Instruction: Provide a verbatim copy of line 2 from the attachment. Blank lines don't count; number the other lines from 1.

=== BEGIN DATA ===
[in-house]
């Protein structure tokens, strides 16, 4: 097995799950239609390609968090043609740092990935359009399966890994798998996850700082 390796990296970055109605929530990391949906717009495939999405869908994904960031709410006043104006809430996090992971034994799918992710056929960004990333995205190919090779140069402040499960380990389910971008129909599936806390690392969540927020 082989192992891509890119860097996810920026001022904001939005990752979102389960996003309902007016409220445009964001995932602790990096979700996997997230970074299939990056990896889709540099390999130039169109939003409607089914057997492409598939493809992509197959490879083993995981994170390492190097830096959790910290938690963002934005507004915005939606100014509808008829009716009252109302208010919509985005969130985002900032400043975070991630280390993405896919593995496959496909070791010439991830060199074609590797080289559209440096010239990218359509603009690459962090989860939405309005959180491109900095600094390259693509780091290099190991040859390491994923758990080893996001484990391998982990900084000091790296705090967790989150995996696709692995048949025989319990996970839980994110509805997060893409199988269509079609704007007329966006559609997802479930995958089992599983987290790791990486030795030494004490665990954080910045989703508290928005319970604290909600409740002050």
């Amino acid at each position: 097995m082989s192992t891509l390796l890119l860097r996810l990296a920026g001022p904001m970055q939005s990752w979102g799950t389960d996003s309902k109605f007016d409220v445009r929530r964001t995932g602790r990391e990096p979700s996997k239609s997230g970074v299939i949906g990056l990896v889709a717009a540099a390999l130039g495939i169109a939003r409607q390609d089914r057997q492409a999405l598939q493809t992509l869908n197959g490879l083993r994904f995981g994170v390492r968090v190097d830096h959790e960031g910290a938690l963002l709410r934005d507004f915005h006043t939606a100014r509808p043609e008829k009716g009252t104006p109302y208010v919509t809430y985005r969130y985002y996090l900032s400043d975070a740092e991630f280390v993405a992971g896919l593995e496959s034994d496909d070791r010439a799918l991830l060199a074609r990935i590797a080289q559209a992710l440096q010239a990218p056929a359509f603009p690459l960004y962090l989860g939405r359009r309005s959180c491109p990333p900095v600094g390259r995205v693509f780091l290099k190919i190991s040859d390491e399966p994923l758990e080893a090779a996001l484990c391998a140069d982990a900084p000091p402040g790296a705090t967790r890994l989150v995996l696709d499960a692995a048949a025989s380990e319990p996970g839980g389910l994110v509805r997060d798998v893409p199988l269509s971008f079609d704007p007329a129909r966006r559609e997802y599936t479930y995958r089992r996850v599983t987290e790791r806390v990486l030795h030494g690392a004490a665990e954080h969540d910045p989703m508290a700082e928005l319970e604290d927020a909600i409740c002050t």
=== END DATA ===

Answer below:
């Protein structure tokens, strides 16, 4: 097995799950239609390609968090043609740092990935359009399966890994798998996850700082 390796990296970055109605929530990391949906717009495939999405869908994904960031709410006043104006809430996090992971034994799918992710056929960004990333995205190919090779140069402040499960380990389910971008129909599936806390690392969540927020 082989192992891509890119860097996810920026001022904001939005990752979102389960996003309902007016409220445009964001995932602790990096979700996997997230970074299939990056990896889709540099390999130039169109939003409607089914057997492409598939493809992509197959490879083993995981994170390492190097830096959790910290938690963002934005507004915005939606100014509808008829009716009252109302208010919509985005969130985002900032400043975070991630280390993405896919593995496959496909070791010439991830060199074609590797080289559209440096010239990218359509603009690459962090989860939405309005959180491109900095600094390259693509780091290099190991040859390491994923758990080893996001484990391998982990900084000091790296705090967790989150995996696709692995048949025989319990996970839980994110509805997060893409199988269509079609704007007329966006559609997802479930995958089992599983987290790791990486030795030494004490665990954080910045989703508290928005319970604290909600409740002050």